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Chateau Musar Red 1985 Magnum
- Great Domaines
all ratings out of 100 points.
First tasted with Serge Hochar in the Chateau Musar cellars, December 1999. The wine was still in individual vats: Cinsault from the garrigues of Kefraya in the Bekaa Valley: crisp, fragrant; attractive, some elegance. Carignan from Anna , a little further north: more flesh, nice fruit, very tannic. Cabernet Sauvignon was an incredibly deep colour: green, stalky nose; austere, astringent. It would be another year before blending. Most recently, seemed fully developed, good flavour, lovely aftertaste. - Michael Broadbent | Tasted 2002
Cinsault / Carignan / Cabernet Sauvignon / Merwah / Obaideh.
2013 - 2030
French Oak for 12 Months
Vineyards & vinification:
Mature and low-yielding bush vines with an average age of 40 years, growing in gravelly soils over limestone. Fermentation in concrete vats before racking into French oak.
The wines of Château Musar are unique expressions from a country with an ancient wine-making culture, as vines have been cultivated from Lebanon’s high altitude Bekaa Valley for over 6,000 years.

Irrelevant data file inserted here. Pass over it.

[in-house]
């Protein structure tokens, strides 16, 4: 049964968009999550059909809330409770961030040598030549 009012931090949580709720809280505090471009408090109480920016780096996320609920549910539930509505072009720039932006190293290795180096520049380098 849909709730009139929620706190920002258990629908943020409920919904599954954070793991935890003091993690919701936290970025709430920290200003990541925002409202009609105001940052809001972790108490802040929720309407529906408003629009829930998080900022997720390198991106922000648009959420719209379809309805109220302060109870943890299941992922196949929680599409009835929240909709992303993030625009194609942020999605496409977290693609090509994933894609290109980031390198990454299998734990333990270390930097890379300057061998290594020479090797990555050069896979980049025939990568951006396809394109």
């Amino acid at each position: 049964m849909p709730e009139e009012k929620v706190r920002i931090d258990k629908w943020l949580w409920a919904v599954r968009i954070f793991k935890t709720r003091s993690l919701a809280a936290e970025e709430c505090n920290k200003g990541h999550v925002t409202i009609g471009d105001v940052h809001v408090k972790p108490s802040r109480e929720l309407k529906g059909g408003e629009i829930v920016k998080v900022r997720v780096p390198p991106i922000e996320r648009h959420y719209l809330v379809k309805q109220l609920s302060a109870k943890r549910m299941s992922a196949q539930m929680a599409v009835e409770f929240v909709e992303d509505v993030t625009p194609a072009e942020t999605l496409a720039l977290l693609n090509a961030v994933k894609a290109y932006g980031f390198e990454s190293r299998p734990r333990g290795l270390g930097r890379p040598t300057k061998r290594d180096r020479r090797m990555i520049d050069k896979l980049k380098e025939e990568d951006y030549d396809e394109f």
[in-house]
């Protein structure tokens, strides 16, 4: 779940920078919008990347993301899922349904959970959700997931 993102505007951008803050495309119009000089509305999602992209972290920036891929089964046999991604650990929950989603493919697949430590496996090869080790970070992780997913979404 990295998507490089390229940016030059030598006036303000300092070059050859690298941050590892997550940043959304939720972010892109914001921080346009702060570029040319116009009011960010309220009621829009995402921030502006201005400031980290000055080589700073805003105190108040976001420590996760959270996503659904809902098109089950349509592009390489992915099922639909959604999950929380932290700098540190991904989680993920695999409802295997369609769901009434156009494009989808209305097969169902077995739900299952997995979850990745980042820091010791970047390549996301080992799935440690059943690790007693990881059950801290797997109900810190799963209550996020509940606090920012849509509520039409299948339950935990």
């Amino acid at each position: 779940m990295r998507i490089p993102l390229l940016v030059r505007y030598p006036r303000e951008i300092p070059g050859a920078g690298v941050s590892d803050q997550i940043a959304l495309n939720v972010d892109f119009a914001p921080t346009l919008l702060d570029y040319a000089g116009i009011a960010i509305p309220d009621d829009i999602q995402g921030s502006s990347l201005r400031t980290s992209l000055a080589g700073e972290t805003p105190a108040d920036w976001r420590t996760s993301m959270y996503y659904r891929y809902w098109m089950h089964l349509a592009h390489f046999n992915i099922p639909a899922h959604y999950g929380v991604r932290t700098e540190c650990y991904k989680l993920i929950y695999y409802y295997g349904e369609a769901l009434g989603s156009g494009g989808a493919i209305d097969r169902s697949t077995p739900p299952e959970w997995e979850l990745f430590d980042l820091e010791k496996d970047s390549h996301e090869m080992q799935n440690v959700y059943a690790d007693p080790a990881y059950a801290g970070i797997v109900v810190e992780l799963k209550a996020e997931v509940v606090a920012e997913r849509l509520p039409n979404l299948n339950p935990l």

From around 4,500 BC, the sea-faring Phoenicians (ancestors of the modern Lebanese) distributed their wines and vines throughout the Mediterranean, travelling as far as Cadiz (and possibly beyond) in their robust cedar boats. Their resilience in the face of repeated invasion gave rise to the legend of ‘The Phoenix’. They also invented the alphabet to help keep records of their various transactions.
The ancient city of Baalbek in the northern Bekaa Valley, takes its name from the Phoenician fertility god, Baal. The Roman god Bacchus was in turn worshipped here and the temples built in his honour remain among the most perfectly preserved in the world.
The region’s wines are mentioned many times in the bible, with the first recorded evidence of wine transactions coming from Byblos (‘book’ in Greek, hence ‘Bible’) an historic fishing port north of Beirut. French in origin, the Hochar (pronounced Hoshar) family arrived in Lebanon in the 12th century, ‘Preux Chevaliers’ and have remained there ever since.